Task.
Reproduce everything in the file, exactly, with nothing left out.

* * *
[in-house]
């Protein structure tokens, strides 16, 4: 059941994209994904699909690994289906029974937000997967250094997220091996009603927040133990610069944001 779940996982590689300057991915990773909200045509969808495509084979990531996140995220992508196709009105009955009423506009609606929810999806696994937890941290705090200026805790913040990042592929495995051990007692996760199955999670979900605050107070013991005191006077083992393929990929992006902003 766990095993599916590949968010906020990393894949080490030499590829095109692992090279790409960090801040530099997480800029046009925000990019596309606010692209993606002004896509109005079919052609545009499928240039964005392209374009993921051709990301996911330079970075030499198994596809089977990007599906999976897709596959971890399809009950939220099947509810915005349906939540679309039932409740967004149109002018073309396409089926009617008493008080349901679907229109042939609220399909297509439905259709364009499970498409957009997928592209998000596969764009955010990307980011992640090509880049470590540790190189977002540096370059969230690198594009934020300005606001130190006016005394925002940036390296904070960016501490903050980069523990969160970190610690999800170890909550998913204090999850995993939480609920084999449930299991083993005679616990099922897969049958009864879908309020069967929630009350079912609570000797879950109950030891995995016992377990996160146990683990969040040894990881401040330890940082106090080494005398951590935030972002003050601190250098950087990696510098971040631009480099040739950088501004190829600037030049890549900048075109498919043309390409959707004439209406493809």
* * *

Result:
[in-house]
């Protein structure tokens, strides 16, 4: 059941994209994904699909690994289906029974937000997967250094997220091996009603927040133990610069944001 779940996982590689300057991915990773909200045509969808495509084979990531996140995220992508196709009105009955009423506009609606929810999806696994937890941290705090200026805790913040990042592929495995051990007692996760199955999670979900605050107070013991005191006077083992393929990929992006902003 766990095993599916590949968010906020990393894949080490030499590829095109692992090279790409960090801040530099997480800029046009925000990019596309606010692209993606002004896509109005079919052609545009499928240039964005392209374009993921051709990301996911330079970075030499198994596809089977990007599906999976897709596959971890399809009950939220099947509810915005349906939540679309039932409740967004149109002018073309396409089926009617008493008080349901679907229109042939609220399909297509439905259709364009499970498409957009997928592209998000596969764009955010990307980011992640090509880049470590540790190189977002540096370059969230690198594009934020300005606001130190006016005394925002940036390296904070960016501490903050980069523990969160970190610690999800170890909550998913204090999850995993939480609920084999449930299991083993005679616990099922897969049958009864879908309020069967929630009350079912609570000797879950109950030891995995016992377990996160146990683990969040040894990881401040330890940082106090080494005398951590935030972002003050601190250098950087990696510098971040631009480099040739950088501004190829600037030049890549900048075109498919043309390409959707004439209406493809």